Under the NYBL and the New York banking regulations, New York State-chartered stock savings banks may declare and pay dividends out of net profits, unless there is an impairment of capital, however, approval of the New York State Superintendent of Financial Services (“Superintendent”) is required if the total of all dividends declared by the bank in a calendar year would exceed the total of its net profits for that year combined with its retained net profits for the preceding two years less prior dividends paid.

As the subsidiary of a savings and loan holding company, the Bank is required to file a notice with the FRB at least 30 days prior to each capital distribution.  The FRB can prohibit a proposed capital distribution if it determines that the bank would be “undercapitalized”, as defined in the FDIA, following the distribution or that a proposed distribution would constitute an unsafe or unsound practice. Further, under FDIC PCA regulations, the Bank would be prohibited from making a capital distribution if, after the distribution, the Bank would fail to satisfy its minimum capital requirements, as described above (See “PCA”).

Liquidity

Pursuant to FDIC regulations, the Bank is required to maintain sufficient liquidity to ensure its safe and sound operation.
 
Assessments

New York State-chartered savings banks are required by the NYBL to pay annual assessments to the NYSDFS in connection with its regulation and supervision (including examination) of the Bank.  This annual assessment is based primarily on the asset size of the Bank, among other factors determined by the NYSDFS.  The Bank is not required to pay additional assessments to the FDIC for its regulation and supervision (including examination) of the Bank as a State Nonmember Bank, however, the Bank is required to pay assessments to the FDIC as an insured depository institution.  (See “Insurance of Deposit Accounts”).

Branching

Subject to certain limitations, NYS and federal law permit NYS-chartered savings banks to establish branches in any state of the United States.  In general, federal law allows the FDIC, and the NYBL allows the Superintendent, to approve an application by a state banking institution to acquire interstate branches by merger.  The NYBL authorizes New York State-chartered savings banks to open and occupy de novo branches outside the State of New York. Pursuant to the Reform Act, the FDIC is authorized to approve the establishment by a state bank of a de novo interstate branch if the intended host state allows de novo branching within that state by banks chartered by that state.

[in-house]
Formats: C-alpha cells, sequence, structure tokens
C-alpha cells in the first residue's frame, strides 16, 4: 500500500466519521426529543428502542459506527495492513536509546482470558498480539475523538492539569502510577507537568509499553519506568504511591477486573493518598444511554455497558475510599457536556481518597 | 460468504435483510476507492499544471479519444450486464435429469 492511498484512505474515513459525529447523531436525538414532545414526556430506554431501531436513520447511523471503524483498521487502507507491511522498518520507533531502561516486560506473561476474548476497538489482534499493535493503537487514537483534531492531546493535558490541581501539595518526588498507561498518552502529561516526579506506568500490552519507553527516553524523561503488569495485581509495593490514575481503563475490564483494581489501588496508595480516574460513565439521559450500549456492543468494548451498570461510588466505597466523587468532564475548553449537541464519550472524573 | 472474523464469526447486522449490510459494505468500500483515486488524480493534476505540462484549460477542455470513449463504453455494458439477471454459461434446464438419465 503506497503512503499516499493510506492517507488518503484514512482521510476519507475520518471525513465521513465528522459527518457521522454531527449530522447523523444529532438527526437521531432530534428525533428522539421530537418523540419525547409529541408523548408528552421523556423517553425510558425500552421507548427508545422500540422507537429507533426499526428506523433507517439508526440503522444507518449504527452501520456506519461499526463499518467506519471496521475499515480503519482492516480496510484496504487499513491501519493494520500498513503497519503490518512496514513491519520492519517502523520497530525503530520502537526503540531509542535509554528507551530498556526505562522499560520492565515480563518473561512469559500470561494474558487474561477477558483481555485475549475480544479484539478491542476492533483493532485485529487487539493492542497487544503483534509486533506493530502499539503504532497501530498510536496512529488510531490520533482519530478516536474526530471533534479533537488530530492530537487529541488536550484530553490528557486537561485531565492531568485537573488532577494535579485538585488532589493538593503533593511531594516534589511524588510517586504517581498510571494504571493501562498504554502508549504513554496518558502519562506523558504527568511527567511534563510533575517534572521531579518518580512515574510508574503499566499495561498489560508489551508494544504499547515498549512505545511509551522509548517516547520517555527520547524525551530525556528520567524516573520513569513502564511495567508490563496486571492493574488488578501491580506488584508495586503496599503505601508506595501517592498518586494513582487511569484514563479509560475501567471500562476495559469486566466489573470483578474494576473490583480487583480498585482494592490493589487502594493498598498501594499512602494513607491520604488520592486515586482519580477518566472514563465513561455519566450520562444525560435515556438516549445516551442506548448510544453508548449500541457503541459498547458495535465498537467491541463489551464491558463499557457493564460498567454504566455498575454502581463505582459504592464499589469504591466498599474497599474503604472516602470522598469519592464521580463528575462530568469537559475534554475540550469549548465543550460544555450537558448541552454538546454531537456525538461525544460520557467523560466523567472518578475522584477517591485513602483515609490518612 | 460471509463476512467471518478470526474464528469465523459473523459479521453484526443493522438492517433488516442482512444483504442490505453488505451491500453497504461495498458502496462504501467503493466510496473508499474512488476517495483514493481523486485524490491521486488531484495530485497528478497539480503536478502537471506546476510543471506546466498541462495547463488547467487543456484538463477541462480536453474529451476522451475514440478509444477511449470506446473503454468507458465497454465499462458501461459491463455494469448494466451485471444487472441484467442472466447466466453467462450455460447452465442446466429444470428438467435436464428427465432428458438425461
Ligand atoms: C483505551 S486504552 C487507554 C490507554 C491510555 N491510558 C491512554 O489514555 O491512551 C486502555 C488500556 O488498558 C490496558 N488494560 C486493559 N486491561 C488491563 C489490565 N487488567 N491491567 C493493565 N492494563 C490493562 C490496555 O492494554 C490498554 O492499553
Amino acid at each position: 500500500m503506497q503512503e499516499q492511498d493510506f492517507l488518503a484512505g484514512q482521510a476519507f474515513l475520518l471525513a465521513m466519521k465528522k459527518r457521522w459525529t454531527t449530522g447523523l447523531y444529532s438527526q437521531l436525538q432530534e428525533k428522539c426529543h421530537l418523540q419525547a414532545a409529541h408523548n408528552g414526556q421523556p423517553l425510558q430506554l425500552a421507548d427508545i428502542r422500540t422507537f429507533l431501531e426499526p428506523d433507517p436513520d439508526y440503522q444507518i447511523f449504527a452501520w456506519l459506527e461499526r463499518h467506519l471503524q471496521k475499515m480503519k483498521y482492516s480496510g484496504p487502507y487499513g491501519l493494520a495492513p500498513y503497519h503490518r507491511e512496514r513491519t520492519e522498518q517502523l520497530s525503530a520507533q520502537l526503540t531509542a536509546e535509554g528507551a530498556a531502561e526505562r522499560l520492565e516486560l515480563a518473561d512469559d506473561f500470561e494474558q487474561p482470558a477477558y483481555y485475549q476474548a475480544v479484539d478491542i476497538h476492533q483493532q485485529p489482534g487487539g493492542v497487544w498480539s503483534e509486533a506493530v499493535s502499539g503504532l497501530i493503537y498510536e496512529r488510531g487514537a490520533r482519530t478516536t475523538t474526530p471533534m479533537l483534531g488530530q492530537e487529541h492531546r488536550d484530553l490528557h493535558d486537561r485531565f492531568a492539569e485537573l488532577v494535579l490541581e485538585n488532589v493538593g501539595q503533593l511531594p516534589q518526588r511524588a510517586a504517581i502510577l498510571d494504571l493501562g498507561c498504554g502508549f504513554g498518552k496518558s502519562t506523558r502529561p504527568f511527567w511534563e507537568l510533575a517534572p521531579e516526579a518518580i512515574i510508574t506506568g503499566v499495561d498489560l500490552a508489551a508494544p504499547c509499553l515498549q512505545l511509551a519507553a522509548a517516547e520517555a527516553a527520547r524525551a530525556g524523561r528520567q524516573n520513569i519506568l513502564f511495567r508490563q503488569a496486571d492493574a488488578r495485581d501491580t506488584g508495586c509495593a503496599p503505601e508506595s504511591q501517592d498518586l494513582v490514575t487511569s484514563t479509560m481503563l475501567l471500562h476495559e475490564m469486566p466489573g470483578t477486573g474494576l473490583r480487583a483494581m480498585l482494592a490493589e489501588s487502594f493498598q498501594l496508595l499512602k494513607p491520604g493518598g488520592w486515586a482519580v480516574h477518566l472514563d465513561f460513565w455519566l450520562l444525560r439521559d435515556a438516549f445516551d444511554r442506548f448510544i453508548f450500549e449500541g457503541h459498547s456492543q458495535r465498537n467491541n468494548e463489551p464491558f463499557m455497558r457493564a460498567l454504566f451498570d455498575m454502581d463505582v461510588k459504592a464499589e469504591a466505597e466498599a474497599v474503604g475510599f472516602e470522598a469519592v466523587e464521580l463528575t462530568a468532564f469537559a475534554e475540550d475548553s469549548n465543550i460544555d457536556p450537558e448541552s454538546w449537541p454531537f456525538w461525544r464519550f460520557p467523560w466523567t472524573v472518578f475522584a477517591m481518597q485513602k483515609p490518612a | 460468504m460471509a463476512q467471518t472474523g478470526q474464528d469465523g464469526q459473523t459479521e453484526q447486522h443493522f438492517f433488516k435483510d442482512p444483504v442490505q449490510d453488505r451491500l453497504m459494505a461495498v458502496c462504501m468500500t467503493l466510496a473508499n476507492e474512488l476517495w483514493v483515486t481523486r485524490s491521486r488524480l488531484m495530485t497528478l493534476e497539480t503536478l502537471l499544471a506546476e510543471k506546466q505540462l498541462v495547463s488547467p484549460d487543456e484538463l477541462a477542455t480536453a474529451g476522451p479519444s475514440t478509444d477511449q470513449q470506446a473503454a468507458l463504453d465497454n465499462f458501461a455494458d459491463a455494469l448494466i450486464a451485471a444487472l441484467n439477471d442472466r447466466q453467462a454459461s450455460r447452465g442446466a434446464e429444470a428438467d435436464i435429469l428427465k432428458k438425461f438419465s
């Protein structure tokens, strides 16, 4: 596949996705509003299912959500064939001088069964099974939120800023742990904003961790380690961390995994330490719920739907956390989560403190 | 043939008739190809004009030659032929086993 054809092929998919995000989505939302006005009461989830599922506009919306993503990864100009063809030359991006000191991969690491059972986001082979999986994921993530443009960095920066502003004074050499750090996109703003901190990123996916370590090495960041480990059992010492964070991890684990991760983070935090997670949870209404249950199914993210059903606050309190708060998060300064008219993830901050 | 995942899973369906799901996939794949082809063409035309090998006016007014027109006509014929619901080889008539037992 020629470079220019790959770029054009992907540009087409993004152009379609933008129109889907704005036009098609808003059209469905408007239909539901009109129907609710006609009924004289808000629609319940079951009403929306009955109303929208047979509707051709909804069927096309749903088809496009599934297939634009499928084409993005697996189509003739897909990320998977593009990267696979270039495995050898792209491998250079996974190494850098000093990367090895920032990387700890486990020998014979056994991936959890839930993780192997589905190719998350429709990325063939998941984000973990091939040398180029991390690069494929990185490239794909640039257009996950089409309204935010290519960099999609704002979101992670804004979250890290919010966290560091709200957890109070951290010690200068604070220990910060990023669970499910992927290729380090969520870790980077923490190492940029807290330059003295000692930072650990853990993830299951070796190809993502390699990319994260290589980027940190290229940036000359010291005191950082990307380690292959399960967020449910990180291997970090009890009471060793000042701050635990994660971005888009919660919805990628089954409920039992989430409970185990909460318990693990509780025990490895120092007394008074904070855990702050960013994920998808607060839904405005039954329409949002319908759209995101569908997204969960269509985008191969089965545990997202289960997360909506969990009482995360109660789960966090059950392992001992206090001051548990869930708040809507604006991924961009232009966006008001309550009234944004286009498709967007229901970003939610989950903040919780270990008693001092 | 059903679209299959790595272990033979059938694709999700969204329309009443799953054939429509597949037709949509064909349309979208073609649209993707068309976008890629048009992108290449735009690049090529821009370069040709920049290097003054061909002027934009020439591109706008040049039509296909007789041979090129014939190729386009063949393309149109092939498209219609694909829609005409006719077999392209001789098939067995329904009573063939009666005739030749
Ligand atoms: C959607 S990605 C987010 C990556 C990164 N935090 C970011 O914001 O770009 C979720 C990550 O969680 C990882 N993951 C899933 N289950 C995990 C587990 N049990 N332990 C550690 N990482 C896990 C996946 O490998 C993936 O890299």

Community Reinvestment

Under the CRA, as implemented by FDIC regulations, an insured depository institution possesses a continuing and affirmative obligation, consistent with its safe and sound operation, to help satisfy the credit needs of its entire community, including low and moderate income neighborhoods. The CRA does not establish specific lending requirements or programs for financial institutions nor does it limit an institution’s discretion to develop the types of products and services it believes are most appropriate to its particular community. The CRA requires the FDIC, in connection with its examination of a State Nonmember Bank, to assess the bank’s record of satisfying the credit needs of its community and consider such record in its evaluation of certain applications by the bank.  The CRA also requires all institutions to make public disclosure of their CRA ratings. The Bank received a “Satisfactory” CRA rating in its most recent examination.   Regulations additionally require that the Bank publicly disclose certain agreements that are in fulfillment of the CRA.  The Bank has no such agreements.

The Bank is also subject to provisions of the NYBL that impose continuing and affirmative obligations upon a New York State-chartered savings bank to serve the credit needs of its local community (the “NYCRA”).  Such obligations are substantially similar to those imposed by the CRA.  The NYCRA requires the NYSDFS to make a periodic written assessment of an institution’s compliance with the NYCRA, utilizing a four-tiered rating system, and to make such assessment available to the public.  The NYCRA also requires the Superintendent to consider the NYCRA rating when reviewing an application to engage in certain transactions, including mergers, asset purchases and the establishment of branch offices or ATMs, and provides that such assessment may serve as a basis for the denial of any such application.  The Bank became subject to the NYCRA at the Charter Conversion, and has not yet received a NYCRA rating.